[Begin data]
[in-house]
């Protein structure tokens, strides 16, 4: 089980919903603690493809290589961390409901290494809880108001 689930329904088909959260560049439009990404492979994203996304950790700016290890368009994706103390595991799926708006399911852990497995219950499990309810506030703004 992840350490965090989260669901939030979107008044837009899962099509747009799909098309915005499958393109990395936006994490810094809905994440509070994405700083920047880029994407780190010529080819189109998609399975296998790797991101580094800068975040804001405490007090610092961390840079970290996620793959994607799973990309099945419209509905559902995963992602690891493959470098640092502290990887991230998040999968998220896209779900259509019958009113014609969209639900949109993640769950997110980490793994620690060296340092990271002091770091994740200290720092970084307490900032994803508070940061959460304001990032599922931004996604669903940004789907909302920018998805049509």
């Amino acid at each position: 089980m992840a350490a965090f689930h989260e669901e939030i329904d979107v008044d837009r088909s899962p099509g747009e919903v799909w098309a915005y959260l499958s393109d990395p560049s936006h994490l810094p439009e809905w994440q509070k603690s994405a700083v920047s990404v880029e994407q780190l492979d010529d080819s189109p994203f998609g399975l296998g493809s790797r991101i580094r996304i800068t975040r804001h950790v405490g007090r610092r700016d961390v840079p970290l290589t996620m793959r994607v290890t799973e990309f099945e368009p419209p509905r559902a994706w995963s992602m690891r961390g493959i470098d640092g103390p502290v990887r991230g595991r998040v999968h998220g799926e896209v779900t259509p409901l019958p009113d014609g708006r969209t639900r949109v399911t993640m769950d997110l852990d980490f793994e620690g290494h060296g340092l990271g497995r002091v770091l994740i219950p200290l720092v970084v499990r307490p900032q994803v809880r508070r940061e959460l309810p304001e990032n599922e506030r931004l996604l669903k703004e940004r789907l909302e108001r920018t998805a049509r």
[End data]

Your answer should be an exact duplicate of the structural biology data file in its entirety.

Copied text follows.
[in-house]
């Protein structure tokens, strides 16, 4: 089980919903603690493809290589961390409901290494809880108001 689930329904088909959260560049439009990404492979994203996304950790700016290890368009994706103390595991799926708006399911852990497995219950499990309810506030703004 992840350490965090989260669901939030979107008044837009899962099509747009799909098309915005499958393109990395936006994490810094809905994440509070994405700083920047880029994407780190010529080819189109998609399975296998790797991101580094800068975040804001405490007090610092961390840079970290996620793959994607799973990309099945419209509905559902995963992602690891493959470098640092502290990887991230998040999968998220896209779900259509019958009113014609969209639900949109993640769950997110980490793994620690060296340092990271002091770091994740200290720092970084307490900032994803508070940061959460304001990032599922931004996604669903940004789907909302920018998805049509």
């Amino acid at each position: 089980m992840a350490a965090f689930h989260e669901e939030i329904d979107v008044d837009r088909s899962p099509g747009e919903v799909w098309a915005y959260l499958s393109d990395p560049s936006h994490l810094p439009e809905w994440q509070k603690s994405a700083v920047s990404v880029e994407q780190l492979d010529d080819s189109p994203f998609g399975l296998g493809s790797r991101i580094r996304i800068t975040r804001h950790v405490g007090r610092r700016d961390v840079p970290l290589t996620m793959r994607v290890t799973e990309f099945e368009p419209p509905r559902a994706w995963s992602m690891r961390g493959i470098d640092g103390p502290v990887r991230g595991r998040v999968h998220g799926e896209v779900t259509p409901l019958p009113d014609g708006r969209t639900r949109v399911t993640m769950d997110l852990d980490f793994e620690g290494h060296g340092l990271g497995r002091v770091l994740i219950p200290l720092v970084v499990r307490p900032q994803v809880r508070r940061e959460l309810p304001e990032n599922e506030r931004l996604l669903k703004e940004r789907l909302e108001r920018t998805a049509r």